From education to employment

The proportion of young people living with their parents has not increased during the pandemic

The proportion of young people (non-students aged 18-34-years-old) who live at home with their parents has not increased over the course of the pandemic, and those who did move home were predominantly low-paid or unemployed, according to a new report published today (Monday) by the Resolution Foundation.

The report Boom(erang) Time? – funded by the Nuffield Foundation – examines the trend of young people living with their parents before and during the pandemic, and what key factors are influencing workers to make this move.

The report notes while various stages of the pandemic have upended people’s living conditions, the overall proportion of young people living with their parents has hardly changed over the 15 months since the crisis began. 23 per cent of 18-34-year-old non-students reported living with their parents in June 2021 – a small decrease compared to the proportion pre-crisis (25 per cent in February 2020).

Of those who did move in with their parents during the pandemic, the lowest-paid young workers were more than twice as likely to move compared to the highest-paid workers (8 per cent compared to 3 per cent).

The report finds that 23 per cent of the lowest-paid young workers were already living with their parents before the pandemic – and remained there throughout the crisis – compared with 3 per cent of the highest-paid young workers. This concentration of low-paid young people living at home prior to the pandemic helps to explain why the pandemic has had less of an impact than many would have expected, says the Foundation.

While the pandemic has not seen a big rise in young adults living with their parents, the last few decades have, particularly for the disadvantaged.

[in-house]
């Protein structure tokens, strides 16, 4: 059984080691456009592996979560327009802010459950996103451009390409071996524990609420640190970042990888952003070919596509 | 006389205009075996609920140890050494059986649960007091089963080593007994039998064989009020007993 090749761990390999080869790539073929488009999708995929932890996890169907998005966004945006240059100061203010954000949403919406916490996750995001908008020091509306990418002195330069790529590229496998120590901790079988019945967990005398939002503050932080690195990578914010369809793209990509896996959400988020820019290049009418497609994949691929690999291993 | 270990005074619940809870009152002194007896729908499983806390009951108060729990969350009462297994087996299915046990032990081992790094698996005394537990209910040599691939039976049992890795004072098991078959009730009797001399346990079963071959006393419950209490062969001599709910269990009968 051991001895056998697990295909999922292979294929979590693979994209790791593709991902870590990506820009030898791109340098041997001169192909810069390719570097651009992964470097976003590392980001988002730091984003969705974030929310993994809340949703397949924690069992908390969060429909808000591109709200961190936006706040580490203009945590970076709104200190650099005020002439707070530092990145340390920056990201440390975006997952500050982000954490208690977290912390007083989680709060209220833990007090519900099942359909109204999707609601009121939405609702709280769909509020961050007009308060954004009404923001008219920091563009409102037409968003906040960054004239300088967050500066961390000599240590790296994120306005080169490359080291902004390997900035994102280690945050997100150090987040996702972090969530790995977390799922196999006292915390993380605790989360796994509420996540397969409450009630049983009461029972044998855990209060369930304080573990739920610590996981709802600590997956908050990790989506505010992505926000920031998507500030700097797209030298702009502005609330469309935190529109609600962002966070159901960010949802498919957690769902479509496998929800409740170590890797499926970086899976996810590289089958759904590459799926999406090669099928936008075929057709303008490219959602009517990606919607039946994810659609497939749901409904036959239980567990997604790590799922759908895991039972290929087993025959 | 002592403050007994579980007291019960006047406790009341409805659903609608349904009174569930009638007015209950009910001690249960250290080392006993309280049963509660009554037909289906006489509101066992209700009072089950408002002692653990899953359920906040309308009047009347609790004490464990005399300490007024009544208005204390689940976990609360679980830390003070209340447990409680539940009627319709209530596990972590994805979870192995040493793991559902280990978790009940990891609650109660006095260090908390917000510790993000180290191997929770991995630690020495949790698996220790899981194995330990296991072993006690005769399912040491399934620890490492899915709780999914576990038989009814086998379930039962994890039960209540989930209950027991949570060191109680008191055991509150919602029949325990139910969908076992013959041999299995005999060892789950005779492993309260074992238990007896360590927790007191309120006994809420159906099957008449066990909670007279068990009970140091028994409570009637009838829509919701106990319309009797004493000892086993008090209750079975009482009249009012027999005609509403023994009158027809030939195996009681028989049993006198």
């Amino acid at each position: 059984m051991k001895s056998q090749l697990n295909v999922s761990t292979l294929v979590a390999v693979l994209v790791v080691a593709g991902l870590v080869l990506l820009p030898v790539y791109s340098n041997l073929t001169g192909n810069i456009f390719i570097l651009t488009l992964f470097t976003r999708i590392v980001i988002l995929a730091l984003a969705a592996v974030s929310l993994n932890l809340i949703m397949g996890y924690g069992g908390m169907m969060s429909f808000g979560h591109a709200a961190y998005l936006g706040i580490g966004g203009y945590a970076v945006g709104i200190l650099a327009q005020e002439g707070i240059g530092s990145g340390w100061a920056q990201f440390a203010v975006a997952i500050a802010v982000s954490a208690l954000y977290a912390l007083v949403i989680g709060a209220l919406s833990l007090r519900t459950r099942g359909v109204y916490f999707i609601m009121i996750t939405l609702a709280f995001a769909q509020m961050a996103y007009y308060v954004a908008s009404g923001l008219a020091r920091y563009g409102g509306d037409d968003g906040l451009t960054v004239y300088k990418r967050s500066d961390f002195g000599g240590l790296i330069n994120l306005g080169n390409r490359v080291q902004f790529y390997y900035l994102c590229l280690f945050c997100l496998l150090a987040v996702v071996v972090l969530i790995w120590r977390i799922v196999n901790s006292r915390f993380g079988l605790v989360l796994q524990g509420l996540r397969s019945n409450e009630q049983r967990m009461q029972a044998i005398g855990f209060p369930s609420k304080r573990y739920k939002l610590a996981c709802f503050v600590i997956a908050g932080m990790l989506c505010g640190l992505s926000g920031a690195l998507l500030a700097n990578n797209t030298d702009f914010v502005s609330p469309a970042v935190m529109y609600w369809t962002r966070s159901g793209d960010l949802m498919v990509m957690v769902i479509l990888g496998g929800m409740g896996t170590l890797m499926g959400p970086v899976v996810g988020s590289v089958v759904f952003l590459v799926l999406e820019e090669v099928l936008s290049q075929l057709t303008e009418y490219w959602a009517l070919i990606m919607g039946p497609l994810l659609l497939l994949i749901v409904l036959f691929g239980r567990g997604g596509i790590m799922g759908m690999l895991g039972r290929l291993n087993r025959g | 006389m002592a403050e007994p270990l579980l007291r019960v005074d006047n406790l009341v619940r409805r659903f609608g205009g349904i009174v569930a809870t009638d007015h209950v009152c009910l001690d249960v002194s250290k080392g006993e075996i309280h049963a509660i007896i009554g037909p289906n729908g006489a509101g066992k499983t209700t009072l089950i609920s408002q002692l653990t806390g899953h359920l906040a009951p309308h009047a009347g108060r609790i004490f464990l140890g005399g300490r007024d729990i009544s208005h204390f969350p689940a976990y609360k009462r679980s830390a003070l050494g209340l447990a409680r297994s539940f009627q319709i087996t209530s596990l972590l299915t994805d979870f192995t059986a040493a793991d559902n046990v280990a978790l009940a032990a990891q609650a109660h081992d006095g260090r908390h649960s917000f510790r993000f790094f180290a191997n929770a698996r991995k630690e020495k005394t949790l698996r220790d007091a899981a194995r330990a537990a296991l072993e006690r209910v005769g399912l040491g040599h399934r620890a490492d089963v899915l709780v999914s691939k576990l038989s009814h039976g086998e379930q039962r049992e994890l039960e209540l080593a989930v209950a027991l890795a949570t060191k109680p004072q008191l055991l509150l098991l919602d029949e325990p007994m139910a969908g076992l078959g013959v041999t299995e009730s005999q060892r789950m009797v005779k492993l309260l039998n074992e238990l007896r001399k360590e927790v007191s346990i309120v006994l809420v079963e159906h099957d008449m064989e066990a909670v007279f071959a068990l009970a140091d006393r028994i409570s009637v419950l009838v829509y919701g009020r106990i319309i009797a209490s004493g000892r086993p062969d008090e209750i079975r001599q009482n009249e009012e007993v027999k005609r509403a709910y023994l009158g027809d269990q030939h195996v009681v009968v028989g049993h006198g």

Workless younger adults (19-29-year-olds, excluding students) have become increasingly likely to live with their parents, with nearly half of workless young adults (47 per cent) living with parents in 2019, up from one-in-four (25 per cent) in 1996. These long-run trends mean that many of the young people who have been most affected by the crisis were already living at home before it hit.

Many of those who moved to their parents’ homes during the crisis see this as a temporary situation. Less than one-third (29 per cent) of those who moved in since the onset of the pandemic expect to remain living there in six months’ time.

In contrast, among those who were already living with their parents before the pandemic, a majority (70 per cent) expect to still be living at home in six months.

This creates the danger of a ‘parents’ postcode lottery’ for these workers, as their ability to find a good job – and one that pays enough to allow them to save – could be constrained by the labour market surrounding their parents’ home.

Maja Gustafsson, Economist at the Resolution Foundation, said:

“At the start of the crisis, many people expected an army of ‘boomerang’ millennials to return to their ‘boomer’ parents’ homes. But in fact, a year on from the onset of the crisis, young people are no more likely to live with their parents than pre-Covid.

“Furthermore, ‘boomerang’ millennials are not principally a middle class phenomenon. Those young people who have moved back or stayed with parents during the pandemic are more likely to have been low-paid or unemployed.

“While for many young people living with parents may be a temporary situation – and may enable them to save for their future – there is a danger that they can become trapped at home due to high rents and limited job opportunities.

“The Government should pay careful attention to this trend, and foster an economic environment where young people are able to take up opportunities by making a choice about where they live, and with whom.”

Alex Beer, Programme Head at the Nuffield Foundation, said:

“These findings run counter to the narrative that the pandemic increased the number of young people returning to their parental home. However, this important research also highlights the longer term trend of increasing numbers of young adults, often those in more precarious financial positions, living with their parents.

“This will be an active choice for some, but it is important that policymakers focus on improving access to housing, training and job opportunities, which are crucial to raising the living standards of young people across the UK.”

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